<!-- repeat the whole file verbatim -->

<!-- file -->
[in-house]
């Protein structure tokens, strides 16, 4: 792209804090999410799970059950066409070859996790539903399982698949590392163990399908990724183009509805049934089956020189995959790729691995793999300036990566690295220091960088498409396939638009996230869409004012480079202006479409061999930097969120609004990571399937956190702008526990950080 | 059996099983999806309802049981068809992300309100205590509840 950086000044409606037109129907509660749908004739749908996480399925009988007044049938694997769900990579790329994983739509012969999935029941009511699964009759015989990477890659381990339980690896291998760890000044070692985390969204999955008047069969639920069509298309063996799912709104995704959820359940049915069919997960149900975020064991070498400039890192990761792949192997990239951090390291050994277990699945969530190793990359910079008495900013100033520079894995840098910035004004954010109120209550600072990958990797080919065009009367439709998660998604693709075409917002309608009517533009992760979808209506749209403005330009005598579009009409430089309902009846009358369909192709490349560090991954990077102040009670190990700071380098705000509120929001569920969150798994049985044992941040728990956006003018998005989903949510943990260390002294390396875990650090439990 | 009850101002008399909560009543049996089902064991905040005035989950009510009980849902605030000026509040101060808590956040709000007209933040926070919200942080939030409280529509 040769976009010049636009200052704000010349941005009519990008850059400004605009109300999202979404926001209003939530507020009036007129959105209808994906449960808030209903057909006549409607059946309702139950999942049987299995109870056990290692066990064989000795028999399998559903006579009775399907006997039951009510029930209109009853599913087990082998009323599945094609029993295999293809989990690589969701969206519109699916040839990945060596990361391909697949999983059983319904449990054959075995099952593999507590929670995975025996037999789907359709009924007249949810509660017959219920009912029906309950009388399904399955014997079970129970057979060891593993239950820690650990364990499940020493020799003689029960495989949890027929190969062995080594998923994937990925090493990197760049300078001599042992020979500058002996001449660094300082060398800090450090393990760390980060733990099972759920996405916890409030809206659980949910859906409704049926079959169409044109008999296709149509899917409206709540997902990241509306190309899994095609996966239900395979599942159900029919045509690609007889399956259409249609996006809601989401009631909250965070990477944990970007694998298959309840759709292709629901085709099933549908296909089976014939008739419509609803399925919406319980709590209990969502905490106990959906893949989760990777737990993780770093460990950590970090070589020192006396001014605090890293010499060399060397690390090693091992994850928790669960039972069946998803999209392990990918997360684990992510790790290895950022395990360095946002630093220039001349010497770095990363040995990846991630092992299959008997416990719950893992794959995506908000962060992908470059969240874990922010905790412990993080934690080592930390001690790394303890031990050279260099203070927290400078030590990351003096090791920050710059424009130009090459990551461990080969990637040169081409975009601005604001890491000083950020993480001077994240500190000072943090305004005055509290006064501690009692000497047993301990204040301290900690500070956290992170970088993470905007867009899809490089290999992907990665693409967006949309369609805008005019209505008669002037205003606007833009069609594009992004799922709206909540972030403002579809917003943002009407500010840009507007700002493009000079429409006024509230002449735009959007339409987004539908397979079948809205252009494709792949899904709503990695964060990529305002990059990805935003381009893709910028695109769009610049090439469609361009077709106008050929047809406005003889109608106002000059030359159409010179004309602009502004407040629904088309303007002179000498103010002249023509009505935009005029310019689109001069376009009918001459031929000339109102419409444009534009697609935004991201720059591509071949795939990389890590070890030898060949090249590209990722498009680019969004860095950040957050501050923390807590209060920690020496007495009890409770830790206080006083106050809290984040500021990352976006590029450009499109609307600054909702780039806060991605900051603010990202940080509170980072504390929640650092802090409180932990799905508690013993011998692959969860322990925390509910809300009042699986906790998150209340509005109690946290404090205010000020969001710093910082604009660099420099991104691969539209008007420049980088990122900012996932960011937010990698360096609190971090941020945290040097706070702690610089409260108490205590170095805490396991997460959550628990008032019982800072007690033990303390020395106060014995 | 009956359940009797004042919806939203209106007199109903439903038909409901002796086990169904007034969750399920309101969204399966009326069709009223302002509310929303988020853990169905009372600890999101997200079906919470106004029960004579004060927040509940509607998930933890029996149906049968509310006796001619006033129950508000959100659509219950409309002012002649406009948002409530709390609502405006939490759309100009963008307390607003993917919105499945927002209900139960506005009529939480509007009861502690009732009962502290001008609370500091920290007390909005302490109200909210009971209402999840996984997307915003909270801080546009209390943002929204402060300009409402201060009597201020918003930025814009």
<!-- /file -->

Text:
[in-house]
């Protein structure tokens, strides 16, 4: 792209804090999410799970059950066409070859996790539903399982698949590392163990399908990724183009509805049934089956020189995959790729691995793999300036990566690295220091960088498409396939638009996230869409004012480079202006479409061999930097969120609004990571399937956190702008526990950080 | 059996099983999806309802049981068809992300309100205590509840 950086000044409606037109129907509660749908004739749908996480399925009988007044049938694997769900990579790329994983739509012969999935029941009511699964009759015989990477890659381990339980690896291998760890000044070692985390969204999955008047069969639920069509298309063996799912709104995704959820359940049915069919997960149900975020064991070498400039890192990761792949192997990239951090390291050994277990699945969530190793990359910079008495900013100033520079894995840098910035004004954010109120209550600072990958990797080919065009009367439709998660998604693709075409917002309608009517533009992760979808209506749209403005330009005598579009009409430089309902009846009358369909192709490349560090991954990077102040009670190990700071380098705000509120929001569920969150798994049985044992941040728990956006003018998005989903949510943990260390002294390396875990650090439990 | 009850101002008399909560009543049996089902064991905040005035989950009510009980849902605030000026509040101060808590956040709000007209933040926070919200942080939030409280529509 040769976009010049636009200052704000010349941005009519990008850059400004605009109300999202979404926001209003939530507020009036007129959105209808994906449960808030209903057909006549409607059946309702139950999942049987299995109870056990290692066990064989000795028999399998559903006579009775399907006997039951009510029930209109009853599913087990082998009323599945094609029993295999293809989990690589969701969206519109699916040839990945060596990361391909697949999983059983319904449990054959075995099952593999507590929670995975025996037999789907359709009924007249949810509660017959219920009912029906309950009388399904399955014997079970129970057979060891593993239950820690650990364990499940020493020799003689029960495989949890027929190969062995080594998923994937990925090493990197760049300078001599042992020979500058002996001449660094300082060398800090450090393990760390980060733990099972759920996405916890409030809206659980949910859906409704049926079959169409044109008999296709149509899917409206709540997902990241509306190309899994095609996966239900395979599942159900029919045509690609007889399956259409249609996006809601989401009631909250965070990477944990970007694998298959309840759709292709629901085709099933549908296909089976014939008739419509609803399925919406319980709590209990969502905490106990959906893949989760990777737990993780770093460990950590970090070589020192006396001014605090890293010499060399060397690390090693091992994850928790669960039972069946998803999209392990990918997360684990992510790790290895950022395990360095946002630093220039001349010497770095990363040995990846991630092992299959008997416990719950893992794959995506908000962060992908470059969240874990922010905790412990993080934690080592930390001690790394303890031990050279260099203070927290400078030590990351003096090791920050710059424009130009090459990551461990080969990637040169081409975009601005604001890491000083950020993480001077994240500190000072943090305004005055509290006064501690009692000497047993301990204040301290900690500070956290992170970088993470905007867009899809490089290999992907990665693409967006949309369609805008005019209505008669002037205003606007833009069609594009992004799922709206909540972030403002579809917003943002009407500010840009507007700002493009000079429409006024509230002449735009959007339409987004539908397979079948809205252009494709792949899904709503990695964060990529305002990059990805935003381009893709910028695109769009610049090439469609361009077709106008050929047809406005003889109608106002000059030359159409010179004309602009502004407040629904088309303007002179000498103010002249023509009505935009005029310019689109001069376009009918001459031929000339109102419409444009534009697609935004991201720059591509071949795939990389890590070890030898060949090249590209990722498009680019969004860095950040957050501050923390807590209060920690020496007495009890409770830790206080006083106050809290984040500021990352976006590029450009499109609307600054909702780039806060991605900051603010990202940080509170980072504390929640650092802090409180932990799905508690013993011998692959969860322990925390509910809300009042699986906790998150209340509005109690946290404090205010000020969001710093910082604009660099420099991104691969539209008007420049980088990122900012996932960011937010990698360096609190971090941020945290040097706070702690610089409260108490205590170095805490396991997460959550628990008032019982800072007690033990303390020395106060014995 | 009956359940009797004042919806939203209106007199109903439903038909409901002796086990169904007034969750399920309101969204399966009326069709009223302002509310929303988020853990169905009372600890999101997200079906919470106004029960004579004060927040509940509607998930933890029996149906049968509310006796001619006033129950508000959100659509219950409309002012002649406009948002409530709390609502405006939490759309100009963008307390607003993917919105499945927002209900139960506005009529939480509007009861502690009732009962502290001008609370500091920290007390909005302490109200909210009971209402999840996984997307915003909270801080546009209390943002929204402060300009409402201060009597201020918003930025814009």